For many Clozd clients, win-loss interviews serve as their richest source of competitive insights. However, the primary purpose of a win-loss interviews is to understand why you won or lost the deal - which may have little (or nothing) to do with your competition. Your biggest competitor may not even be another vendor.
Over time, and across thousands of win-loss interviews for clients in various industries, Clozd consultants have uncovered insightful trends relating to the impact pricing can have on vendor selection. It is a common decision factor, but not always in the way a sales rep might expect. This interview with Clozd founder Spencer Dent explores some of these pricing trends, which can be insightful for pricing and packaging teams, sales leadership, and sales enablement teams.
While most organizations intuitively understand the value of win-loss analysis, execution of an effective win-loss program can often seem daunting and difficult. Clozd frequently speaks with organizations that are unable to capitalize on buyer feedback due to several common roadblocks. Let’s explore these common win-loss roadblocks and learn the best strategies for avoiding or overcoming them.
When a B2B deal goes south, the most common reason initially identified by both buyers and vendors is price. Of course, price runs through every decision, and no one loves shelling out cash. But, in conducting hundreds of win-loss interviews for high-profile clients, our team at Clozd has very rarely encountered situations in which the true driver of the deal turned out to be a raw difference in price. Instead, our in-depth conversations have yielded key insights on what a buyer really means when she says “the price was too high.” This blog post explores three common, underlying themes that could be the real problem with your pricing strategy.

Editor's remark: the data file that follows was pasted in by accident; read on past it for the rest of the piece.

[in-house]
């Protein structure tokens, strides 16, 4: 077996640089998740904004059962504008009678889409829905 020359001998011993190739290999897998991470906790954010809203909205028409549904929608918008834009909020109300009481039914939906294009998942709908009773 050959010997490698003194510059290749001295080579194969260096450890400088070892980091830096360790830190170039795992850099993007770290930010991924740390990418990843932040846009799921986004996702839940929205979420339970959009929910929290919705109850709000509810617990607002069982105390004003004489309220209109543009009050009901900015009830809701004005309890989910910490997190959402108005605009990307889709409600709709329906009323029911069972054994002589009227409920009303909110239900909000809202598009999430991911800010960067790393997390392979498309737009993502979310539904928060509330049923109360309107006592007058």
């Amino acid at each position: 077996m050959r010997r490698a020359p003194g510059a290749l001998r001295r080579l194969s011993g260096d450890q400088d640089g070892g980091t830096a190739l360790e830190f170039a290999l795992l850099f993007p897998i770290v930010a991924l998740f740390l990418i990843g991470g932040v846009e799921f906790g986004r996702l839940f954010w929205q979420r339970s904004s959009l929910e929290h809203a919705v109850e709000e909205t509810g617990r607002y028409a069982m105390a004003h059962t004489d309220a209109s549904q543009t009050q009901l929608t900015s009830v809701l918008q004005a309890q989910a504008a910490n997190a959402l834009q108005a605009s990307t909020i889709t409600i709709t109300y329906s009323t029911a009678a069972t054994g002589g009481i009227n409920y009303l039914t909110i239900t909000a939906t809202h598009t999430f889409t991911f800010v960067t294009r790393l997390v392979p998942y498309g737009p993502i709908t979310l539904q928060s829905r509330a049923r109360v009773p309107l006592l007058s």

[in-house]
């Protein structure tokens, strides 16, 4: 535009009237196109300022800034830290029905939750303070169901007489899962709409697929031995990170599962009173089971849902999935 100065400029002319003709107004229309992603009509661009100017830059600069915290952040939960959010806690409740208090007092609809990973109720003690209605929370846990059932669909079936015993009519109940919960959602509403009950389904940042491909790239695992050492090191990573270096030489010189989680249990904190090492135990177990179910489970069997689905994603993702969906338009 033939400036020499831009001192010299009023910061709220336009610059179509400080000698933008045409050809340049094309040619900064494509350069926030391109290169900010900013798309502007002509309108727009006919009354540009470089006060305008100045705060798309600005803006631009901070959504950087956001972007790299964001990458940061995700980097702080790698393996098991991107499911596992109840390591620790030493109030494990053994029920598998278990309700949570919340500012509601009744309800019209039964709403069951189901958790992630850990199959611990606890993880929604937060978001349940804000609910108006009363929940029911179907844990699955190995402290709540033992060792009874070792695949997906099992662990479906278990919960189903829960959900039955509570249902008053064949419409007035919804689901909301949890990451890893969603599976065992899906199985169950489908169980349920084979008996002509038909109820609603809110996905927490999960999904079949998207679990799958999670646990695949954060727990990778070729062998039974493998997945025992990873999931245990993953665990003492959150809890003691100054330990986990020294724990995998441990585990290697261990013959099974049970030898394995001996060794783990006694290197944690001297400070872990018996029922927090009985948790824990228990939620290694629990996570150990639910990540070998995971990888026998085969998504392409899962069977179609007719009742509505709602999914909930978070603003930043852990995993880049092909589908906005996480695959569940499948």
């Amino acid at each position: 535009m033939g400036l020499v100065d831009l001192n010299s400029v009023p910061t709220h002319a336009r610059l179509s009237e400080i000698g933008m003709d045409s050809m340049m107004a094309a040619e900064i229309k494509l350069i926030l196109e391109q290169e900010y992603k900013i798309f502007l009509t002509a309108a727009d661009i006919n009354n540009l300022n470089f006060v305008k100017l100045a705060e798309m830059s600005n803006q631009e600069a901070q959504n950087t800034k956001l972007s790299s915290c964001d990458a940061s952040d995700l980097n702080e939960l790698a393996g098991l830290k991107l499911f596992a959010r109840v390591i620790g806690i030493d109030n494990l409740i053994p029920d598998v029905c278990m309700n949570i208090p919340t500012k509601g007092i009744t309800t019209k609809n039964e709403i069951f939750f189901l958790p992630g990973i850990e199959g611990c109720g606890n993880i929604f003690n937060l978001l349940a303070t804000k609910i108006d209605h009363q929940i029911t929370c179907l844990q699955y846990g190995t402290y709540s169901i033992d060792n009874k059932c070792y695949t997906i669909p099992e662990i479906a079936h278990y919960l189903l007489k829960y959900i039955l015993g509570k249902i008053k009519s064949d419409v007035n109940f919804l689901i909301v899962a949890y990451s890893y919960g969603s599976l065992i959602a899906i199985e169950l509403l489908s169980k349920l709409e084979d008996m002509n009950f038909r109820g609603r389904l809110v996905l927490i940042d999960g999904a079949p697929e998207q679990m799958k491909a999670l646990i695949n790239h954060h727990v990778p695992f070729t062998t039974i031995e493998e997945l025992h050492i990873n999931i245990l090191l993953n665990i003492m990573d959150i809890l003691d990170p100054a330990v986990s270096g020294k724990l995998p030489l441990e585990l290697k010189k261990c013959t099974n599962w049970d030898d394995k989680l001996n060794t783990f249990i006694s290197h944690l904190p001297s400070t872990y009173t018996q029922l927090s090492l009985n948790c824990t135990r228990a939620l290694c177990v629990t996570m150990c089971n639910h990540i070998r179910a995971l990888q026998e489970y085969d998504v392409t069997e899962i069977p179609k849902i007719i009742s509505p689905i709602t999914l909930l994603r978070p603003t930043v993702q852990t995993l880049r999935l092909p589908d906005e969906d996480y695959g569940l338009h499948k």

There are various reasons and motives behind the decisions that B2B decision makers make. At Clozd, we have conducted hundreds of post-decision interviews with decision makers across industries. While buyers generally try to represent the interests of their company, many are influenced by one or more of these underlying political, professional, and/or personal motives.
In a world where email and messaging rule the day, why do great B2B sales leaders still encourage cold calls? Because cold calling works. As part one of our sales effectiveness series, Clozd’s Director of Strategic Accounts shares five strategies that can help you reap the benefits of effective cold calling.
Excerpt: "Over the last few years I've spent a lot of time on airplanes flying across the Atlantic and Pacific oceans. A big part of my job was to help the Head of Global Sales scale his operations internationally. It was awesome! I learned a lot by working with colleagues from around the world about what it means to be a global company. I thought I might share 8 things I learned about scaling a global sales organization."
Excerpt: "But, from experience, there's one thing every B2B sales team can do to improve results and increase win rates. I’d bet on it. In fact, I have bet on it. I left a phenomenal job at a historic company so that I could help sales teams implement this critical strategy . . . Find out, from decision-makers, why you won or lost their business."
At Clozd, we’ve noticed that there is one particular thing that carries some extra weight in determining how fast a sales hire ramps: Understanding the reasons why buyers make their buying decision (the criteria they use) and how your company competes on each of those factors. In short, we call it understanding why you win and lose.
So, how do you captivate sales with meaningful training? The answer is simple. Make it real. Base your training in real stories, about real customers, from real deals. Insights and examples drawn from real interactions with real prospects will boast the power to captivate the sales team and change their behavior.